At Moran Point, three main rock groups are clearly visible, including the Layered Paleozoic Rocks that make up most of the Grand Canyon’s depth; the Grand Canyon Supergroup, and the Vishnu Basement Rocks, which are the oldest at Grand Canyon.

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Tusayan Ruin And Museum

Tusayan Ruin and Museum at Grand Canyon

The Tusayan Ruins are the remains of a small 800 year old Ancestral Puebloan Village.

Located 3 miles west of Desert View Watchtower near the south rim of the Grand Canyon, the settlement featured a central plaza surrounded by storage rooms that held food for the winter, ceremonial structures, and living quarters. A mostly flat 0.1 mile gravel trail circles around the ruin and the small, square, two room Tusayan Museum has exhibits that bring the ruins to life and tell the story of the prehistoric people.

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Roadside Pullouts

Along with the six improved scenic overlooks on Desert View Drive, there are five unnamed, unmarked pullouts along the road that also offer amazing views of the colorful Grand Canyon and often, there are far fewer people at the pullouts than the official viewpoints.

We travel with a huge ice chest in the back of the truck and food for all three meals each day, so we opted to picnic at the roadside pullouts over the scenic overlooks because we could park right along the edge of the road and enjoy the views, instead of parking farther away in a parking lot. We skipped the picnic areas because they were on the opposite side of the road, without a view.


Lipan Point

Lipan Point Scenic Overlook on Desert View Drive

Sitting at an elevation of 7,360 feet, Lipan Point offers an almost 360 degree panoramic view of Grand Canyon, including Hance Rapid, the Grand Canyon Supergroup, Unkar Delta, and the San Francisco Peaks. Falling the full height of a three story building, Hance Rapid is one of the most hazardous whitewater rapids on the Colorado River. The rocks of the Supergroup date from 740 million to 1,200 million years old. The Unkar Delta is a 1,000 year old ancestral Puebloan farming village.

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Navajo Point

Grand Canyon Views From Navajo Point Overlook

Sitting on Grand Canyon’s South Rim, Navajo Point is the highest elevation scenic overlook. The only vista point that is higher is standing on the very top observation deck of the Desert View Watchtower. It offers a spectacular view of the Watchtower standing tall on the cliffs and breathtaking panoramic vistas to the west and north up the Colorado River.

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Desert View Watchtower

Historic Desert Veiw Watchtower

Sitting at an elevation of 7,438 feet, Desert View Watchtower is a seven story, 70 foot tall stone tower on the South Rim of the Grand Canyon within Grand Canyon National Park. Designed by architect Mary Colter and built in 1932, it reflects the architecture of the ancestral Puebloans in the Four Corners region and is the centerpiece of the Desert View Watchtower Historic District.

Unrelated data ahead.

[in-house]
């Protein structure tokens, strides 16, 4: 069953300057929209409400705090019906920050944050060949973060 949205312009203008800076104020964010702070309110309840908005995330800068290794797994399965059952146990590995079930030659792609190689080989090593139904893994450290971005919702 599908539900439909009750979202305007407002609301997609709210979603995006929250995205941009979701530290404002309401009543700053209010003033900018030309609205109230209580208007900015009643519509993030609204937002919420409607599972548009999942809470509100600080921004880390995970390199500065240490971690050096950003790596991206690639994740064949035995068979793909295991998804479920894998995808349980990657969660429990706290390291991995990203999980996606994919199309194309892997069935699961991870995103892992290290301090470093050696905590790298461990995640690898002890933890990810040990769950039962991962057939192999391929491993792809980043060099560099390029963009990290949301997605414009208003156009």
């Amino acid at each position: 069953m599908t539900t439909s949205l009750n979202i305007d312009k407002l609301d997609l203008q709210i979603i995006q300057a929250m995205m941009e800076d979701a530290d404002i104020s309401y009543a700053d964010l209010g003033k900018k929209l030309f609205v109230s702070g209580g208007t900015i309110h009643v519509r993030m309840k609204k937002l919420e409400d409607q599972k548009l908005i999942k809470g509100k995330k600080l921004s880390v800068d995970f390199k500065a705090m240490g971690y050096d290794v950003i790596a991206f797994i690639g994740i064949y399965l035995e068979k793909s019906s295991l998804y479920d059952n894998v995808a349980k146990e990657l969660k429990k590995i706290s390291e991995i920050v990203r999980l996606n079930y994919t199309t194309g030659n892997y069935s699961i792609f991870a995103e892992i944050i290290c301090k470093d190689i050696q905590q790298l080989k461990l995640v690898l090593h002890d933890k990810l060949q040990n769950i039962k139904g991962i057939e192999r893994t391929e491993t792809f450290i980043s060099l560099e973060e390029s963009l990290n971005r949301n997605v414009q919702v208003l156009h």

The Desert View Historic District includes the historic Watchtower and store, the Desert View Trading Post gift shop, the General Store and Deli, a gas station, restrooms, and a seasonal campground.

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Know Before You Go

  • Desert View Drive, a portion of Arizona Highway 64, is a scenic road in Coconino County in Grand Canyon National Park.
  • The road stretches 25 miles from Grand Canyon Village to Desert View Point, the Desert View Watchtower, and the Desert View Historic District near the park’s east entrance.
  • Along Desert View Drive, there are six developed canyon viewpoints — Pipe Creek Vista, Grandview Point, Moran Point, Lipan Point, Navajo Point, and Desert View Point — four picnic areas, five unmarked pullouts, and the Tusayan Museum and Ruin Site.
  • All scenic view points are accessible by personal vehicle, except Yaki Point, which is only accessible by walking or riding the free Kaibab Rim Route (Orange) Shuttle Bus.
  • There are restrooms at Yaki Point, Grandview Point, the Tusayan Ruin and Museum, and Desert View Point, some pit toilets, some flush.
  • We had LTE service at the Tusayan Ruin and Museum, Lipan Point, Navajo Point, and Desert View Point… perfect for sharing a few quick photos on Instagram!
  • There are two main roads with scenic viewpoints in Grand Canyon National Park: Hermit Road and Desert View Drive. Consider doing Desert View Drive and Grand Canyon Village on the first day to get your body acclimated to the elevation. On the second day, do Hermit Road, hiking or riding the shuttle bus from viewpoint to viewpoint out to Hermit’s Rest.
  • Be sure to pack plenty of water, snacks, and a picnic, as well as sunscreen and lots of layers. The weather can change quickly and it pays to be prepared.